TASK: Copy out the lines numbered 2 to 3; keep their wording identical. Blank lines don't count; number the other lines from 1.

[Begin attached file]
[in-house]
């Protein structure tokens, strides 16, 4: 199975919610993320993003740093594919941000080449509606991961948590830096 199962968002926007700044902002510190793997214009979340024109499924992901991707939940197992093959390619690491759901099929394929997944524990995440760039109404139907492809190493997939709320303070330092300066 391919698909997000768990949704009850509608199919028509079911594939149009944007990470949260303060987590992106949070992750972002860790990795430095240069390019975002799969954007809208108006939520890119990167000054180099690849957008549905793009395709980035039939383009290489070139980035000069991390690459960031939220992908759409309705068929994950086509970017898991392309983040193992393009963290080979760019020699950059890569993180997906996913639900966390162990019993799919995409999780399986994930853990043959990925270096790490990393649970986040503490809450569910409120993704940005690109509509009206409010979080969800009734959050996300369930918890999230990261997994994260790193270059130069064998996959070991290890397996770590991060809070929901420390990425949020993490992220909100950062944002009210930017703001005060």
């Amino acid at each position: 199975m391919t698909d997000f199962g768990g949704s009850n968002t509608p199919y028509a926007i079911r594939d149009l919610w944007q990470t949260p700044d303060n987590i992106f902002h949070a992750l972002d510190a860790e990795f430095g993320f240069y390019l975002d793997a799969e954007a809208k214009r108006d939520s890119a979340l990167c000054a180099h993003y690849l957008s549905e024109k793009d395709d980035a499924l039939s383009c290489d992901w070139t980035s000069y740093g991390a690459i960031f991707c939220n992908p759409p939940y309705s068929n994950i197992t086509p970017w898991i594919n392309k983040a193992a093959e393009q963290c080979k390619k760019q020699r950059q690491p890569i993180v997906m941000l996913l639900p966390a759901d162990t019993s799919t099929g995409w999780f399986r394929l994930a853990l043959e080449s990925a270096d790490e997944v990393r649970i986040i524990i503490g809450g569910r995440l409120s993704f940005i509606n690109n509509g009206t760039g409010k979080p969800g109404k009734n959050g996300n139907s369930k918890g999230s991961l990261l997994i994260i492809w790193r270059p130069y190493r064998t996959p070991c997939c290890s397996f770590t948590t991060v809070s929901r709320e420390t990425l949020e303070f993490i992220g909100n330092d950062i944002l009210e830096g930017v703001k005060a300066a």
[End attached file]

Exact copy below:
């Protein structure tokens, strides 16, 4: 199975919610993320993003740093594919941000080449509606991961948590830096 199962968002926007700044902002510190793997214009979340024109499924992901991707939940197992093959390619690491759901099929394929997944524990995440760039109404139907492809190493997939709320303070330092300066 391919698909997000768990949704009850509608199919028509079911594939149009944007990470949260303060987590992106949070992750972002860790990795430095240069390019975002799969954007809208108006939520890119990167000054180099690849957008549905793009395709980035039939383009290489070139980035000069991390690459960031939220992908759409309705068929994950086509970017898991392309983040193992393009963290080979760019020699950059890569993180997906996913639900966390162990019993799919995409999780399986994930853990043959990925270096790490990393649970986040503490809450569910409120993704940005690109509509009206409010979080969800009734959050996300369930918890999230990261997994994260790193270059130069064998996959070991290890397996770590991060809070929901420390990425949020993490992220909100950062944002009210930017703001005060």
């Amino acid at each position: 199975m391919t698909d997000f199962g768990g949704s009850n968002t509608p199919y028509a926007i079911r594939d149009l919610w944007q990470t949260p700044d303060n987590i992106f902002h949070a992750l972002d510190a860790e990795f430095g993320f240069y390019l975002d793997a799969e954007a809208k214009r108006d939520s890119a979340l990167c000054a180099h993003y690849l957008s549905e024109k793009d395709d980035a499924l039939s383009c290489d992901w070139t980035s000069y740093g991390a690459i960031f991707c939220n992908p759409p939940y309705s068929n994950i197992t086509p970017w898991i594919n392309k983040a193992a093959e393009q963290c080979k390619k760019q020699r950059q690491p890569i993180v997906m941000l996913l639900p966390a759901d162990t019993s799919t099929g995409w999780f399986r394929l994930a853990l043959e080449s990925a270096d790490e997944v990393r649970i986040i524990i503490g809450g569910r995440l409120s993704f940005i509606n690109n509509g009206t760039g409010k979080p969800g109404k009734n959050g996300n139907s369930k918890g999230s991961l990261l997994i994260i492809w790193r270059p130069y190493r064998t996959p070991c997939c290890s397996f770590t948590t991060v809070s929901r709320e420390t990425l949020e303070f993490i992220g909100n330092d950062i944002l009210e830096g930017v703001k005060a300066a």